Archive for the ‘Poeming’ Category

Winter’s all-nighter a terrifying 2:30 a.m. joyride to the airport in lazy champagne bubbles of fizzing snow, your dashboard reading twenty-three below.

I-29 punctuated with stalled-out cars and trucks — blinking hazards a festive spritz of twinkly lights, glowing emergency roadside triangles, the light-show rave and swoop of ambulance beams gyrating on a backdrop of white, snow-banked shoulders.

So many metal beasts with stopped hearts, waiting for defibrillation.

Your turn-signal blinkers too frozen to blink. Your engine softly coughs.

Your toes turn to a painful glitter of icy sparkling nubs.

Your breath circling from your mouth in such a hyperbole of cascading swirls and plumes that you swear you’re exhaling out your own ghost.

(Out with the old / in with the new)

And you’re almost glad of it — this exhalation, this scourge — even though you fear it will leave behind only a frozen carapace that, when thawed, will shatter like glass under hot water.

What you welcome, though, is the aperture: a dazzling, scoured space to welcome light.

3:30 a.m. airport’s fluorescent glaze, ribbony rat maze to the TSA checkpoint, back-scatter x-ray scan, and security pat-down seems surreal after being spit out of the frozen, cavernous black.

When you land in MSP there’s a hubbub in the terminal: a dalmatian puppy! Everyone wants to stop and smile and pet this warm and polka-dotted and newly-wagging life.

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Today four below zero, with a low of negative fourteen.

Tomorrow, seven below, with a low of negative twenty-two.

Shivery-braille-of-goosebumps-rising-under-three-fleece-blankets-in-the-morning cold.

A sandwich your chilled lunchmeat of self with a heating pad in back, the hot toasted breath of a space heater in front, garnished and condimented with four pudgy cats kind of cold.

Car-battery-dying-a-quiet-death-in-the-middle-of-dinner cold. Frozen blue corrosion like a blueberry slushie spilled around the battery cable terminal.

Cold snap means a heaving lake of ice tinkling a song of clear glass wind chimes and broken champagne flutes.

The nylon of your down coat crackles like brittle sheets of aluminum foil.

The cartilage inside your nostrils stiffens to hard cold rubber.

Your blood slows, your thoughts turn sluggish and you misplace your phone, despairingly search through the alley trash, raw and pink as any unfurred thing in the snow.

So much ache and sting; this numb, stale freezer burn.

Such a brutal hostage taking: this confessional spill of the body’s most intimate heat and light, this non-consensual vulnerability.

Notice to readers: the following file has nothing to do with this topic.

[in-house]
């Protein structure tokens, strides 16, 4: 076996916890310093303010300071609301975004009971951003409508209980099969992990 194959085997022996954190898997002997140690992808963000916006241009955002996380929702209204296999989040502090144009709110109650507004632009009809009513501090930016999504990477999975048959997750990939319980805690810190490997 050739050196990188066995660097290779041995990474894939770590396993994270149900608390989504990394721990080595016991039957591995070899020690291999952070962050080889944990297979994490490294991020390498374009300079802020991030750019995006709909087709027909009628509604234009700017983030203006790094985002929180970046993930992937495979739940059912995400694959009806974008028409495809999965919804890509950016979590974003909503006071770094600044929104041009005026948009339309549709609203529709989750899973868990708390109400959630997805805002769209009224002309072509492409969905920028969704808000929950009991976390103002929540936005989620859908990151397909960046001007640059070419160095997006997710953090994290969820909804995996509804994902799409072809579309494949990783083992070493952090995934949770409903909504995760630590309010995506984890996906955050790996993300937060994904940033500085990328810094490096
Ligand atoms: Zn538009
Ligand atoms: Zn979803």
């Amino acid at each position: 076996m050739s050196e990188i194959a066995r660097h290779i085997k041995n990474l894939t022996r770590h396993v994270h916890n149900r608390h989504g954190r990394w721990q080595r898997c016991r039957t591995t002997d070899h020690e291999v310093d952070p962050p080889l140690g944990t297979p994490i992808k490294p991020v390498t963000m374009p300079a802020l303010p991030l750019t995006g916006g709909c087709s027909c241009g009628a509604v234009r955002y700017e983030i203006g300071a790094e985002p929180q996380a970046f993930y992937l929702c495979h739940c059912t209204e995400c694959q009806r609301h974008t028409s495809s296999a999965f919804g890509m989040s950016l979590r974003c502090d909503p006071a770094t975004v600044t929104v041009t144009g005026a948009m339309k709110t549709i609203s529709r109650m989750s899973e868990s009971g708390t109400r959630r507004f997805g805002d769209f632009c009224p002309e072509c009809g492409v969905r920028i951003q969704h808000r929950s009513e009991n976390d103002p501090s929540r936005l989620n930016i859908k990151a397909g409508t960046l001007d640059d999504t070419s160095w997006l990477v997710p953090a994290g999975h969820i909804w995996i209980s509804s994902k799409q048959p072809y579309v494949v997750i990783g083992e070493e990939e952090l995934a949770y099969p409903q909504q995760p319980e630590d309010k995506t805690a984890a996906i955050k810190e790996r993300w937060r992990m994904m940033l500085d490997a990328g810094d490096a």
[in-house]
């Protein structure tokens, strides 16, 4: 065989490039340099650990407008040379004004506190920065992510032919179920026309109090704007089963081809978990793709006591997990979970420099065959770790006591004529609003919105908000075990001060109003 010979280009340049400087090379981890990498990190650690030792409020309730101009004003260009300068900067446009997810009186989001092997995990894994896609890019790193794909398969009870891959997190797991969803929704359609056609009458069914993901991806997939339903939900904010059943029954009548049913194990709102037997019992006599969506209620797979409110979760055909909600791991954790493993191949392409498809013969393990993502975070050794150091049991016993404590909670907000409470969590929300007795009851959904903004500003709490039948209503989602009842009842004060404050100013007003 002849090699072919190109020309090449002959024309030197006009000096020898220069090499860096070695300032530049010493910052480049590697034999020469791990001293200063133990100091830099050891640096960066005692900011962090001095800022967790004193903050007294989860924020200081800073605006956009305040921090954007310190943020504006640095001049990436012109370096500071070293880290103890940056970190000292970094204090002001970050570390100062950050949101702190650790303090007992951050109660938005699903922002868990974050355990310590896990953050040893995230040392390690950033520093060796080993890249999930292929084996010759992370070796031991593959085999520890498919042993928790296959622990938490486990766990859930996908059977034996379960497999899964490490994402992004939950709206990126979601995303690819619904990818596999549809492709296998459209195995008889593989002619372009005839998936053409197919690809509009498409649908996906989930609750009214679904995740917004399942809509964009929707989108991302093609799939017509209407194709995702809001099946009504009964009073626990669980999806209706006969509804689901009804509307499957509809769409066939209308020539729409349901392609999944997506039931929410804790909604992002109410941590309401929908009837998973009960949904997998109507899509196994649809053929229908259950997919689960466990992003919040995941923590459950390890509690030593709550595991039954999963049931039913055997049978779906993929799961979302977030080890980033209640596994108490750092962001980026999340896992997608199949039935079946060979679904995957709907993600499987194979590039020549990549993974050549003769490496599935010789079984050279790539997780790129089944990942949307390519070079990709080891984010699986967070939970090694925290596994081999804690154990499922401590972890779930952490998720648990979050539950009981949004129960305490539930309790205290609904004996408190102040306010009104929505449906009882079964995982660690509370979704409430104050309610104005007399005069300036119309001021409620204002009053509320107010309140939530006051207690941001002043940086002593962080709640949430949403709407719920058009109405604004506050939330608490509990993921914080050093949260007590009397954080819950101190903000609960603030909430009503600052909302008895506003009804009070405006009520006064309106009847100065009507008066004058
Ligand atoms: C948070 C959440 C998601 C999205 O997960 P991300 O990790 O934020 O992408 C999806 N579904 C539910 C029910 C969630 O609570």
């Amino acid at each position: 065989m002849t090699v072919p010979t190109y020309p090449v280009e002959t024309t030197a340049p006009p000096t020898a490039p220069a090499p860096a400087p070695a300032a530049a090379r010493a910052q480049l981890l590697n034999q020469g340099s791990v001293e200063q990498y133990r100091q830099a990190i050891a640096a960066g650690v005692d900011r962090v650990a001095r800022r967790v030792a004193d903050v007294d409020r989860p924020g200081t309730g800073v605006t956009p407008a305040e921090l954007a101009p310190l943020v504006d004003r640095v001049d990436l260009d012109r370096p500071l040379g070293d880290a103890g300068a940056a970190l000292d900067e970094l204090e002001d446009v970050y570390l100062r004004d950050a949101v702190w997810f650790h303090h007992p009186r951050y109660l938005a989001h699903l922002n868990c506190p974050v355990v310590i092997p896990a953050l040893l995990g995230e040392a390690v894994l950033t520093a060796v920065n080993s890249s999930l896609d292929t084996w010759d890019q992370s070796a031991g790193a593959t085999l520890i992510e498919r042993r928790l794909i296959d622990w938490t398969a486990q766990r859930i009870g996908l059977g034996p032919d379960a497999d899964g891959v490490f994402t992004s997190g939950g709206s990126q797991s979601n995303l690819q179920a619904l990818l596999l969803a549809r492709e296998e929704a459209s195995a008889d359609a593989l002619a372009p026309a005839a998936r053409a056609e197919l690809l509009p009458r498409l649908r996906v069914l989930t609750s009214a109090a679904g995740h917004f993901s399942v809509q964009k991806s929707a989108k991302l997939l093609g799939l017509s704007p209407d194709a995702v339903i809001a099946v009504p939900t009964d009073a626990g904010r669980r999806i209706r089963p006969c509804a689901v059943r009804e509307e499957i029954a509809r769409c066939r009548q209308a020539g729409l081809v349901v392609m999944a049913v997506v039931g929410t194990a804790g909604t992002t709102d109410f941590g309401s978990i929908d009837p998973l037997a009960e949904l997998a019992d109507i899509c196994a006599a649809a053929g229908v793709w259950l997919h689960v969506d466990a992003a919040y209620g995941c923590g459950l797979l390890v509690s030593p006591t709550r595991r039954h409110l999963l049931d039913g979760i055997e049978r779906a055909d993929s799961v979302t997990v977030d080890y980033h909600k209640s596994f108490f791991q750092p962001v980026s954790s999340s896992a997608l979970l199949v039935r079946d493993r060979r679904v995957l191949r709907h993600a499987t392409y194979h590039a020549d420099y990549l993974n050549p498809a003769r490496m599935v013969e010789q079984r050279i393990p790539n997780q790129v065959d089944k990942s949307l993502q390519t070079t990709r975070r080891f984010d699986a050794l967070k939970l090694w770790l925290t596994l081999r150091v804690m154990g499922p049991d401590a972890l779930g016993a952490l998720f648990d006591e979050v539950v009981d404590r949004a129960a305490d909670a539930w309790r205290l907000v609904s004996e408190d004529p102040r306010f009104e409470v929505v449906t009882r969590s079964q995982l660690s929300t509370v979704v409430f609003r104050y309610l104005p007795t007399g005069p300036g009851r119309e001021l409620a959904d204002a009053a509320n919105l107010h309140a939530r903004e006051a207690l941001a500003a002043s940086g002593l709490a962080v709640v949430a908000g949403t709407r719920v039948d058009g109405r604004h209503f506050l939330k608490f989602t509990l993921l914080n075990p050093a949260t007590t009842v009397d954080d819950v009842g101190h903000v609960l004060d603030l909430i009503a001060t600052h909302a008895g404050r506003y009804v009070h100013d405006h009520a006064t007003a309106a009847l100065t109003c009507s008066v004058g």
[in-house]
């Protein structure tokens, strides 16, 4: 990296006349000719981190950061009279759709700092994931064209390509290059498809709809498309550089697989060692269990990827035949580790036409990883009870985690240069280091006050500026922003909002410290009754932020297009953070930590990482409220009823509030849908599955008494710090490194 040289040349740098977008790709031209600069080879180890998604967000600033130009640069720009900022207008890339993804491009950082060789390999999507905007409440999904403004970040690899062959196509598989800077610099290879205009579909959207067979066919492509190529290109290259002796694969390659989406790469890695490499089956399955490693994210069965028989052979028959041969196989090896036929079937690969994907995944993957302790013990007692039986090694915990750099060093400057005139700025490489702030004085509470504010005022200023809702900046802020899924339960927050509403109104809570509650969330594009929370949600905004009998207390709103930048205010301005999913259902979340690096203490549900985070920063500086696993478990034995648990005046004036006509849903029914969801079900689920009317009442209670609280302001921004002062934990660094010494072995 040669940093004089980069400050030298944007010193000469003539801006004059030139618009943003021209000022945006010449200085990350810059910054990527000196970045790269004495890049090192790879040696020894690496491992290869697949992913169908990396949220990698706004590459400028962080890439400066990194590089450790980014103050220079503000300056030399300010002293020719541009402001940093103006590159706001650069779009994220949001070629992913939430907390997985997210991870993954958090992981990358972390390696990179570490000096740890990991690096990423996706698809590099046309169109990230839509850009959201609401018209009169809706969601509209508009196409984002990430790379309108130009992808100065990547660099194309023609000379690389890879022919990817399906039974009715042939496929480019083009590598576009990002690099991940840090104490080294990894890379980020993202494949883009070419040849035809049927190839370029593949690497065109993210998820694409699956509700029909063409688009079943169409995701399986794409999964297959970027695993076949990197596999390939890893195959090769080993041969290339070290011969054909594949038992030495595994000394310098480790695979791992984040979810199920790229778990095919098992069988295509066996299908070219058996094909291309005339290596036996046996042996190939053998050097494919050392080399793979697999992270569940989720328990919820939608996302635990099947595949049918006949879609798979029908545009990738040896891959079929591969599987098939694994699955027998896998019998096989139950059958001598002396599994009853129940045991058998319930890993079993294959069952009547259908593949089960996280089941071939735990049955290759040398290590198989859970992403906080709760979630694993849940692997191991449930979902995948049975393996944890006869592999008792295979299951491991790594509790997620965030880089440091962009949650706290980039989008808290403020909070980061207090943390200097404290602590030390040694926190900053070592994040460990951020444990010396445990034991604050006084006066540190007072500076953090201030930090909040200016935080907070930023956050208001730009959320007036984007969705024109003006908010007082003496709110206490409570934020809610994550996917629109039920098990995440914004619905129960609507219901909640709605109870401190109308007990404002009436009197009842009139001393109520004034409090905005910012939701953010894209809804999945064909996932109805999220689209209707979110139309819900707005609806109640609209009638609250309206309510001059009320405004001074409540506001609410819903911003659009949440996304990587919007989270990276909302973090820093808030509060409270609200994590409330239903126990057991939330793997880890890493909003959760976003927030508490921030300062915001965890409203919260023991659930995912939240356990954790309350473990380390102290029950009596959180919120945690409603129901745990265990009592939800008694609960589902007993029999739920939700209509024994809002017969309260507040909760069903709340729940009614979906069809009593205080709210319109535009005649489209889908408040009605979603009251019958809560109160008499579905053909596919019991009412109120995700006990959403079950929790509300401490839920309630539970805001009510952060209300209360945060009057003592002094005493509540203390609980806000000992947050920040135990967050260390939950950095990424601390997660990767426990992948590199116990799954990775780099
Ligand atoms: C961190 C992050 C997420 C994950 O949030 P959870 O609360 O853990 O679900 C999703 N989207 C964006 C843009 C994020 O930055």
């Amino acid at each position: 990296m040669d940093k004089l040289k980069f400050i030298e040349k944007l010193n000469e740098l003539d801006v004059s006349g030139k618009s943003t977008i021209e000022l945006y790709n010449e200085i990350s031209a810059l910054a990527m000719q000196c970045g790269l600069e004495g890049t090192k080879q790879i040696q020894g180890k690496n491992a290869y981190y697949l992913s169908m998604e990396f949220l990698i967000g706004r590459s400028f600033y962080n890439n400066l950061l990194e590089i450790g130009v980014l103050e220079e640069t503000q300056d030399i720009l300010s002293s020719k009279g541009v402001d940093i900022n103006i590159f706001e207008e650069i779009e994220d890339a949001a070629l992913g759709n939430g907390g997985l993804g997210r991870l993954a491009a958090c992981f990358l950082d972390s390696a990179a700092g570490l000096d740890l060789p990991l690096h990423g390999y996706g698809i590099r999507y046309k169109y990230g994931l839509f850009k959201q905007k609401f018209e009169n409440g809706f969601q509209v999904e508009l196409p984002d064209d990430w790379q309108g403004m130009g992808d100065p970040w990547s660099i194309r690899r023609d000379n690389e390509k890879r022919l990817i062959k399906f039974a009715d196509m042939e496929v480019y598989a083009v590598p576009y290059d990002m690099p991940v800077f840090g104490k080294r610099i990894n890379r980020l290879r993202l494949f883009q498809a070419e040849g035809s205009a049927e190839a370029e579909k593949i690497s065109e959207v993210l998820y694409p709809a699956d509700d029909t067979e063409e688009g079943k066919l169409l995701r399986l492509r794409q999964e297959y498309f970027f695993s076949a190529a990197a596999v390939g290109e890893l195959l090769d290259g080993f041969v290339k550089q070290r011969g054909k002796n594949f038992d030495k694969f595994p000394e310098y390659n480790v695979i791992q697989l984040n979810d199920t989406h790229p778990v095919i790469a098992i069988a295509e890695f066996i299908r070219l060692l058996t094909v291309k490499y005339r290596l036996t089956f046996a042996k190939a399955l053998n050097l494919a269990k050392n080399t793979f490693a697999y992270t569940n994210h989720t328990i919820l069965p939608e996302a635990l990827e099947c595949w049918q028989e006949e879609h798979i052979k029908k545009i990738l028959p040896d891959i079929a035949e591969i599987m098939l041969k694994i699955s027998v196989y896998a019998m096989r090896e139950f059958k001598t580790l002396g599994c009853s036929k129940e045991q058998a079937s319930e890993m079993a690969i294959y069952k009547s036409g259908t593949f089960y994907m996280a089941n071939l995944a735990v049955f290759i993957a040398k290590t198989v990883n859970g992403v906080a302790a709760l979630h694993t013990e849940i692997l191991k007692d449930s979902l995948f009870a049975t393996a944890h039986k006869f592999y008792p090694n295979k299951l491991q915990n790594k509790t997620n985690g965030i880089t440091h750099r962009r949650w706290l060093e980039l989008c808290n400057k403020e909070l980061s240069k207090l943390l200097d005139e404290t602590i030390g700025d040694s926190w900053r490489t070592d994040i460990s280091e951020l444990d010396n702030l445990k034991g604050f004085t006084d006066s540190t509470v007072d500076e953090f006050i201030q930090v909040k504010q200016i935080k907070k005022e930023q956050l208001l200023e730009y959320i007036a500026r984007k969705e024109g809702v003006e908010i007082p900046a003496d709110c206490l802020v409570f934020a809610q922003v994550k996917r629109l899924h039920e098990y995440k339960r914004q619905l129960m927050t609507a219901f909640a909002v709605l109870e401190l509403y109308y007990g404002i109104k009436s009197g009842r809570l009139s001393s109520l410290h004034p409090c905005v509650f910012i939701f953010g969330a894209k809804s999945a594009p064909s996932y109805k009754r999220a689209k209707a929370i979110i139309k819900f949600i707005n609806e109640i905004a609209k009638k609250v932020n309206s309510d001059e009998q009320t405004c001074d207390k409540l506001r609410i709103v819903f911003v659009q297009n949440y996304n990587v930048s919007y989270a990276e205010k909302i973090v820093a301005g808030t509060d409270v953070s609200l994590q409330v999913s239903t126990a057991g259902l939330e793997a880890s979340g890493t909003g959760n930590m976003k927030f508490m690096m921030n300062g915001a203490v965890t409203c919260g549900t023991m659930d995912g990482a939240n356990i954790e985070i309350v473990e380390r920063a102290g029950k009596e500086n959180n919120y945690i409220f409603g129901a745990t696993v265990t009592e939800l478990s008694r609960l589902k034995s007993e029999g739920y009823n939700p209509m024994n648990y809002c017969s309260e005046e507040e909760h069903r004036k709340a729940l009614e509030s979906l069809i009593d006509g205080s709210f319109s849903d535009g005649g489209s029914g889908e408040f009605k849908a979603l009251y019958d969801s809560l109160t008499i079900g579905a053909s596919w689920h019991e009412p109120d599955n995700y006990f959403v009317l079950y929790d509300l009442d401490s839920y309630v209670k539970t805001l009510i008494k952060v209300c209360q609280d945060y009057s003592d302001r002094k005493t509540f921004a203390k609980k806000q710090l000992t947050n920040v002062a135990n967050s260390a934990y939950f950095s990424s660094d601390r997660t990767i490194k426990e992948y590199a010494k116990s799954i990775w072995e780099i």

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the holland tunnel
a long shiny paper towel tube
(if paper towel tubes
were like the insides of abalone)
streaked by a graffiti
of red headlights
i tried to cut my bangs
with cuticle scissors
in front of the mirror
at hotel 17
which is never a good idea
but i had a sudden
and terrible desire
for them to be somehow
more kathleen hanna-esque
i bought hello kitty ugly dolls
and the infinite wait
at forbidden planet, plus
tons of bendis and ellis
it’s sad to wake up at home
alone in a hungover fog
of jetlag and ativan and pokemon
i can hear the cats busily licking
condensation from the shower curtain
in the next room, hello?

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Row 1: ch 33, dc in 4th chain from hook and in each chain across (31), chain 3 and turn.

Cells dividing into hives multiplying into frequencies honeycombing into an intricate fretwork of networks and signals and towers until there’s no more here or there, only a sizzling grid of electric honey and the dizzying hum and drone of bees, bees, bees.

Phone buzzing under the pillow. Quiet golden murmur in the morning.

Row 2: dc in second dc from hook and across (ch 3 counts as first dc), chain 3 and turn.

Runner passes the baton in a relay race.
Dove-tail joint.
Knit 2, Purl 3.
Shifting limited omniscience.
Tongue and groove.

Row 3: repeat row 2.


Row 4: sc in second dc from hook and next 3 dc, ch 6, skip 6 stiches, and dc in remaining stitches across, ch 3 and turn.

I dreamed I grew feathery moth antennae. Flew blind at night. Overheard it all. Felt everything. It was excruciating. Or do I mean it was exquisite?